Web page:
Degree of Famousness etc
A few years back, Don Paterson was warning everyone that contemporary British poetry was under threat. Not from the usual enemies, philistines in government or chain bookshops, but from two groups of poets: populists and elitists. According to his 2004 anthology, New British Poetry, populists are well-intentioned souls who bring poetry to factories, schools or prisons, ‘via some patronising mediation, some strategy intended to make it “easier”: a visit from a performance poet, or a themed workshop, or a poster campaign with the dumbest, shortest poem the committee can find, set in 50-point bold’. His T.S. Eliot Lecture that year widened the definition to include chicken-soup anthologisers, Harold Pinter’s righteously angry protest verse, and any poetic therapist who mistakes ‘the jargon of self-help’ for the tough process of writing. By trying to make poetry ‘accessible’, the popularisers flatter the poet into thinking deep feelings are poetry, and flatter the audience into applauding only what they already know, reducing the art to ‘straight-faced recognition comedy’.
The elitist menace, meanwhile, comes from experimental poetry, which offers us ‘homophonic translations of “Twinkle Twinkle Little Star” in Lithuanian; poems freakishly juxtaposing archaic and contemporary registers, or mutually exclusive jargons; poems consisting of nothing but five-letter words, or non sequiturs, or typographical errors; poems whose main subject we ultimately identify as the self-consciousness of their own artifice’. Relentlessly innovative, the ‘Postmoderns’ make their poems so incomprehensible that any interpretation is pointless, or all are equally good, which comes to the same thing. This, too, is recognition comedy, only without the jokes. Paterson was dismayed by the ‘joyless wordplay’ and ‘monotone angst’ of the avant-garde’s ‘self-absorbed, closed-system expressionism’: ‘The Norwich phone book or a set of log tables would serve them as well as their Prynne, in whom they seem able to detect as many shades of mindblowing confusion as Buddhists do the absolute.’ Only Paterson’s squeezed middle, the ‘mainstream’, could take the necessary risk: to risk sentimentality in order to write with ‘real feeling’, or risk being found writing rubbish by being too careful to make one’s work understandable.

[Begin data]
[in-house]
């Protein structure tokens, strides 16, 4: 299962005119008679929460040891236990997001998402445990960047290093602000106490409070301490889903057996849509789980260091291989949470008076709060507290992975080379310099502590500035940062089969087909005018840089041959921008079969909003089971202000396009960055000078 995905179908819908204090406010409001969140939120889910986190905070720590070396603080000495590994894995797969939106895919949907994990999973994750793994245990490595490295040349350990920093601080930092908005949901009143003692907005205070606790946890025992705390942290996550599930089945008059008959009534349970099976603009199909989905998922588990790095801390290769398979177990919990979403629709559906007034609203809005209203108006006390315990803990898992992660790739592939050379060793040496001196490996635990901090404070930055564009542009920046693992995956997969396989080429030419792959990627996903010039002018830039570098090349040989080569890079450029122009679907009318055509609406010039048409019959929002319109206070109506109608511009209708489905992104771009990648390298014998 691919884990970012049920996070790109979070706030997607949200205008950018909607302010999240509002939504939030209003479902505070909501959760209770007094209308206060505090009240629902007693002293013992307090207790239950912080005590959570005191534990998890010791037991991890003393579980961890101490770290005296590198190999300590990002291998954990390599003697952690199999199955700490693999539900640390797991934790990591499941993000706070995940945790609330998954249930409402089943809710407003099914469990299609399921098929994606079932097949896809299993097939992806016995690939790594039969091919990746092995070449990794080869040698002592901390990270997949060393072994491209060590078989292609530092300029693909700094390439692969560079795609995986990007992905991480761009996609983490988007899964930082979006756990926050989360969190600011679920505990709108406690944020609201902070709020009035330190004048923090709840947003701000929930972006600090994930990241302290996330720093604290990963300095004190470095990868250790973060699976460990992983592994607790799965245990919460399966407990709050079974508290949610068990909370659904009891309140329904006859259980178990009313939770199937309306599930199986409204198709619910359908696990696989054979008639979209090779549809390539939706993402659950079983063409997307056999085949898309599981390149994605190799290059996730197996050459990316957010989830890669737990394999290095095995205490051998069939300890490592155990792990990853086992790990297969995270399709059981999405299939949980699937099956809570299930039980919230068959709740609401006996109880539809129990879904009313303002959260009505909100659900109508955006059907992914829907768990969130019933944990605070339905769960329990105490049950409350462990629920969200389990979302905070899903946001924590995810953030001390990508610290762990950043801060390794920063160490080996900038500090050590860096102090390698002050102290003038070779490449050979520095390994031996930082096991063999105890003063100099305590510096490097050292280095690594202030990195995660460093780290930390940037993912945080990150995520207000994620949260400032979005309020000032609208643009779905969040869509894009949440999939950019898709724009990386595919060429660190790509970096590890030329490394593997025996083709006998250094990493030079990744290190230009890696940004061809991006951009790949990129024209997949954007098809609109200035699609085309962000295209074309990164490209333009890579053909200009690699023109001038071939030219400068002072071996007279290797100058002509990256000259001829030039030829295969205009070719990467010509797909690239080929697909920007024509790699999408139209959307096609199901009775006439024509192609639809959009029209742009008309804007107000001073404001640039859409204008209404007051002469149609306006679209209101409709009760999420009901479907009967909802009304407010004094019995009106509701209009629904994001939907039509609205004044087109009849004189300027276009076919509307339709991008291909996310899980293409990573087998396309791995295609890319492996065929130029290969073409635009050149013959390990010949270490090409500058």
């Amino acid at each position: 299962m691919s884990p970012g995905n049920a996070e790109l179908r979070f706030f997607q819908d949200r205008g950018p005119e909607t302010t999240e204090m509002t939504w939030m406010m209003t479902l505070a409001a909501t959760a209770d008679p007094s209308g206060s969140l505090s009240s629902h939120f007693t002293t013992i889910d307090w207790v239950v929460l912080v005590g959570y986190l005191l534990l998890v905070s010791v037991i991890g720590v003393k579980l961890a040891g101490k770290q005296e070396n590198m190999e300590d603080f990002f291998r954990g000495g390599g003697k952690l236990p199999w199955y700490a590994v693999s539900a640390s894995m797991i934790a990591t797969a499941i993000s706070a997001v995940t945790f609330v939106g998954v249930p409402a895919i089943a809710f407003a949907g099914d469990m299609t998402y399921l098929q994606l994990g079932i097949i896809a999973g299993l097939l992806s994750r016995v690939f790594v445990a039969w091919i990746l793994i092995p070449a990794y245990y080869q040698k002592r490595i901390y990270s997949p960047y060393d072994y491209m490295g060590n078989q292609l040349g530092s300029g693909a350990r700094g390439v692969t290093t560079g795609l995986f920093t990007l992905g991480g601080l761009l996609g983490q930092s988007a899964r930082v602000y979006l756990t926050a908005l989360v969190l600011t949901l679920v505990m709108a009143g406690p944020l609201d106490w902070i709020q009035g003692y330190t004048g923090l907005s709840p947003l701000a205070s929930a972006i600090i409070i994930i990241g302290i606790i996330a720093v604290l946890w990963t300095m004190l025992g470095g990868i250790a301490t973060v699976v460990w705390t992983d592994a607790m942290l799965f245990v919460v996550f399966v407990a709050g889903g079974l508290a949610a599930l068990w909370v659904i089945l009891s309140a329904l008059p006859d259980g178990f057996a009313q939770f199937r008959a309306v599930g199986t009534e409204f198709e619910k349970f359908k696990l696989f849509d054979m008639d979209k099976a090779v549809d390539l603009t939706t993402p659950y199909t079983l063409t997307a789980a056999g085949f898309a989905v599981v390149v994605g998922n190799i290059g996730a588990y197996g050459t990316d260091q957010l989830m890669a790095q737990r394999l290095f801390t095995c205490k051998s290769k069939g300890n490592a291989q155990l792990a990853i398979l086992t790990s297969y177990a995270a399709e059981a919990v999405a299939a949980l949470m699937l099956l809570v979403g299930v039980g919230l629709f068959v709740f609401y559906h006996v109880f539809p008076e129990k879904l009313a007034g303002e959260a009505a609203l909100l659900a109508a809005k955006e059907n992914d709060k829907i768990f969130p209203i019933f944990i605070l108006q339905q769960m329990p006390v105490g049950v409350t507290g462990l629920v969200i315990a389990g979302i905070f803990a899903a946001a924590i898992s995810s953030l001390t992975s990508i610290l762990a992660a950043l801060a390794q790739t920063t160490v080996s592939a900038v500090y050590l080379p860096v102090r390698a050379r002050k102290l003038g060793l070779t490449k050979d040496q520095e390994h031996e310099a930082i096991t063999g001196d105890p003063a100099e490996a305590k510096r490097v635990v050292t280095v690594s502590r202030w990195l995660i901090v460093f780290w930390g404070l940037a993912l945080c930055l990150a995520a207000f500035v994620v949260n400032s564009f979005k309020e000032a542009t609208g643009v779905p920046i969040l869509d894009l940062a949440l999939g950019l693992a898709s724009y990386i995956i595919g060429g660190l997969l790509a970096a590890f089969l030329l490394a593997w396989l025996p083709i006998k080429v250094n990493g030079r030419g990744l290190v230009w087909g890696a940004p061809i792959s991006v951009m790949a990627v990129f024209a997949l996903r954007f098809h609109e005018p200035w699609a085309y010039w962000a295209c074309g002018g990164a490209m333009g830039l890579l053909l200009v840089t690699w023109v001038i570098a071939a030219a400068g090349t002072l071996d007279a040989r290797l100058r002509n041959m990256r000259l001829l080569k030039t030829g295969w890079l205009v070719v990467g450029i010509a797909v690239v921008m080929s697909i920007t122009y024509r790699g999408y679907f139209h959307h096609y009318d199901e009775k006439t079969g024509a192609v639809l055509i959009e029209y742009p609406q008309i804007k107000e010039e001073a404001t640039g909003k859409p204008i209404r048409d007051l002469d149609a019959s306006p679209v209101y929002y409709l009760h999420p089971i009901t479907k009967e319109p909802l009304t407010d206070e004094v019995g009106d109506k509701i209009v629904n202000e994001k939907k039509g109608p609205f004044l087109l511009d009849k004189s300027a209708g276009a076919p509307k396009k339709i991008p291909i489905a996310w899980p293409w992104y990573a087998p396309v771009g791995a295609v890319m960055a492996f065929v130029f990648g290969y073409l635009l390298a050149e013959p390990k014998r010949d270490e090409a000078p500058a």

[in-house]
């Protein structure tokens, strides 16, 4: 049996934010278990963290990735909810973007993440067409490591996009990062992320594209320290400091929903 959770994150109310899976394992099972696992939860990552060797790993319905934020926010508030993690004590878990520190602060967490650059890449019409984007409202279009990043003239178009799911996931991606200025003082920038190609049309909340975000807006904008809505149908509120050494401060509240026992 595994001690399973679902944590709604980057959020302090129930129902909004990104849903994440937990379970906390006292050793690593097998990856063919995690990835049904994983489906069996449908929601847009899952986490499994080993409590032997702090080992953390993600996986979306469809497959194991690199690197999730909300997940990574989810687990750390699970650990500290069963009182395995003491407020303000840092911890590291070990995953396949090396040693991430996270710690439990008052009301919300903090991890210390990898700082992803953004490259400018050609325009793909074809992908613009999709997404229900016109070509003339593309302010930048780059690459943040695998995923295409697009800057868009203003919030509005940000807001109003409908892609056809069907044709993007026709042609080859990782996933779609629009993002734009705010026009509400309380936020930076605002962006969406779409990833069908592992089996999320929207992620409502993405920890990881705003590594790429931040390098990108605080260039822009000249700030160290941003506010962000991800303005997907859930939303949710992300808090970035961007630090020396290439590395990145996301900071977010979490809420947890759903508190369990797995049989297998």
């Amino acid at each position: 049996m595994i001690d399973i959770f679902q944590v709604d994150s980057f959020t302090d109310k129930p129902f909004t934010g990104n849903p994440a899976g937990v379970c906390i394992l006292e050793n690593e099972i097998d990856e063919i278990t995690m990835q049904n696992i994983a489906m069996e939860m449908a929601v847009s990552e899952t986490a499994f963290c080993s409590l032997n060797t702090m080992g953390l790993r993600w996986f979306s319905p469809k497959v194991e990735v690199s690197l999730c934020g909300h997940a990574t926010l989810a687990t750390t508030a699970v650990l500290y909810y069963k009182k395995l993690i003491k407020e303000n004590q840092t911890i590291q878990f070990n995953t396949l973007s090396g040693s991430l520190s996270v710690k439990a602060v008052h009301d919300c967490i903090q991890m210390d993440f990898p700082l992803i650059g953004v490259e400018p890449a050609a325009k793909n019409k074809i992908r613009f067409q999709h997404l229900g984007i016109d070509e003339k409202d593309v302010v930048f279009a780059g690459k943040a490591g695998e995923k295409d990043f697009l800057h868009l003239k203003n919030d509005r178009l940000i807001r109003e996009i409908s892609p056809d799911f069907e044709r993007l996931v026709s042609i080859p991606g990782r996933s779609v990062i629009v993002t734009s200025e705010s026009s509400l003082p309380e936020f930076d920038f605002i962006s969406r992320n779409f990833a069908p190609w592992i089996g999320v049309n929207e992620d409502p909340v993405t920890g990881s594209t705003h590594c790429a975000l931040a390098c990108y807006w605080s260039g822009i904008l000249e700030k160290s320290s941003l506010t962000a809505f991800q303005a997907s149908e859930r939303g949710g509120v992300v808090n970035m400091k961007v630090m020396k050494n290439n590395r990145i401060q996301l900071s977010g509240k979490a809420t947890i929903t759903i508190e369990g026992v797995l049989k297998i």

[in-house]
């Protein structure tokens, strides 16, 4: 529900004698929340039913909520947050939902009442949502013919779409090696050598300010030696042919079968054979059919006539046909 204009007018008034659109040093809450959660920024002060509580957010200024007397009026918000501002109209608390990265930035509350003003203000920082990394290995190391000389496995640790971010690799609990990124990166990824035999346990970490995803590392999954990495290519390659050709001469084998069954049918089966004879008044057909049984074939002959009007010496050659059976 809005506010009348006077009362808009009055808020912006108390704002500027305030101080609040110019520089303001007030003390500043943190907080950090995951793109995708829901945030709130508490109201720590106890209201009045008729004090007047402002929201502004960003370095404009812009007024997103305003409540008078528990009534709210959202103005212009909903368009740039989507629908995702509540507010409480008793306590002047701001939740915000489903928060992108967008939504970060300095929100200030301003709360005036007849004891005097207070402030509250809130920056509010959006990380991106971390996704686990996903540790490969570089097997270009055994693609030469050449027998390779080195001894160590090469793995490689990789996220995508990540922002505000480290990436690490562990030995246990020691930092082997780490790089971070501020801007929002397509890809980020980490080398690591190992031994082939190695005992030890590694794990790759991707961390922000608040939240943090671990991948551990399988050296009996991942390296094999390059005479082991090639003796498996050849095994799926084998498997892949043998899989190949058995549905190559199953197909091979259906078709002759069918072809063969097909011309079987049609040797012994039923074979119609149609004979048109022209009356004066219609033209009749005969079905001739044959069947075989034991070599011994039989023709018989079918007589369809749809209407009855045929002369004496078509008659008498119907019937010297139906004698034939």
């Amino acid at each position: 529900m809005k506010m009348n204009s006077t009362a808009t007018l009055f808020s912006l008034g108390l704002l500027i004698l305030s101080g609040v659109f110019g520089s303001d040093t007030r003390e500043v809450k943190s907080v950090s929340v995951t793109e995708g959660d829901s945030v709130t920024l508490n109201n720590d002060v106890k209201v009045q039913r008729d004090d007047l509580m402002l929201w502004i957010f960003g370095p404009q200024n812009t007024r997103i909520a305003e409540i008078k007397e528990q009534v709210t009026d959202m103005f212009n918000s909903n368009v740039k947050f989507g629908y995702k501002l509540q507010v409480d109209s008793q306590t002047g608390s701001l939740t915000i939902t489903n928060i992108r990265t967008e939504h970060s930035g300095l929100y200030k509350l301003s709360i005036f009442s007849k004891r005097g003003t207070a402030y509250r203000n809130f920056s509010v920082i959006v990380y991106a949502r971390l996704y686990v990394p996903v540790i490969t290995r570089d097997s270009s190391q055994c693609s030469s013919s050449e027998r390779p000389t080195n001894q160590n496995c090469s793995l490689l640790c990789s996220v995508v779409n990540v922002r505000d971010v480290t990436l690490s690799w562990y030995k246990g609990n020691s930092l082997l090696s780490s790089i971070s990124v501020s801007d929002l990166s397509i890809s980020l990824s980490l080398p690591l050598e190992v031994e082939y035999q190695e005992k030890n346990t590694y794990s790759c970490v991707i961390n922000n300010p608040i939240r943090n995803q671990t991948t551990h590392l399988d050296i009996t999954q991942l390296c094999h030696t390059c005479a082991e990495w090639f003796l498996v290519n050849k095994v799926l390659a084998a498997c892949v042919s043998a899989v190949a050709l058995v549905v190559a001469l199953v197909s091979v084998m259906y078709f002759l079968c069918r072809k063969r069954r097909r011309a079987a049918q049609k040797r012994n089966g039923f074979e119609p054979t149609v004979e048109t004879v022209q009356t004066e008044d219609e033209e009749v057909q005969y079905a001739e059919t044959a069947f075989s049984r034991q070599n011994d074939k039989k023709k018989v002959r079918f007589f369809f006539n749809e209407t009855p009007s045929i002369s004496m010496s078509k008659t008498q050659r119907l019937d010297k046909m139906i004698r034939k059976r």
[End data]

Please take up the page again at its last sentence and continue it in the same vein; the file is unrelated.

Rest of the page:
At the time, I couldn’t fathom why he’d said all this. It seemed a bit contrary to criticise populists for the ‘inadvertent democratisation’ of poetry and then to criticise elitists, or to complain that experimentalists never risked any real self-exposure to an audience while scorning performance poets and workshop therapists. It seemed even weirder as a PR strategy. Contemporary poetry is such a congested space that even minor digs in the ribs rapidly turn into the proverbial knife fight in a phone box, in which everyone comes away bleeding. And it’s hard to feel enthusiastic about rallying to the defence of the threatened mainstream, which sounds a bit like a call to defend Elton John or MTV. Either Paterson’s mainstream poets were not as middle of the road as his name for them suggested, or the threat levels were being artificially hiked up. The Iraq invasion was taking place at the time and angry avant-gardists quickly drew the parallel with neocon politics.
Looking over Paterson’s Selected Poems now, I suspect that these enemies were actually parts of Paterson’s own poetic line-up being ticked off for imagining they could go solo. While he was writing his earlier poems, he was also writing and touring as a guitarist with the lightning-fingered folk-jazz outfit Lammas, and the competitive tension of live performance crackles through the whole collection. Paterson’s narrator is a verbal duellist, adept with jabs, feints and defensive thrusts, and he (it is always he) makes every would-be casual reader into a sparring partner. At the end of ‘Nil Nil’, a shaggy dog story about the preposterous but horribly inevitable chain of coincidences necessary for a small boy to kick a stone down a drain – the kick is the last act of a once great Scottish football club sliding down the league tables, the stone a gallstone from a crashed fighter pilot – the poet suddenly turns on ‘you’:
In short, this is where you get off, reader;
I’ll continue alone, on foot, in the failing light,
following the trail as it steadily fades
into road-repairs, birdsong, the weather, nirvana,
the plot thinning down to a point so refined
not even the angels could dance on it. Goodbye.
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[*] Oxford, 280 pp., £60, August 2012, 978 0 19 965700 1.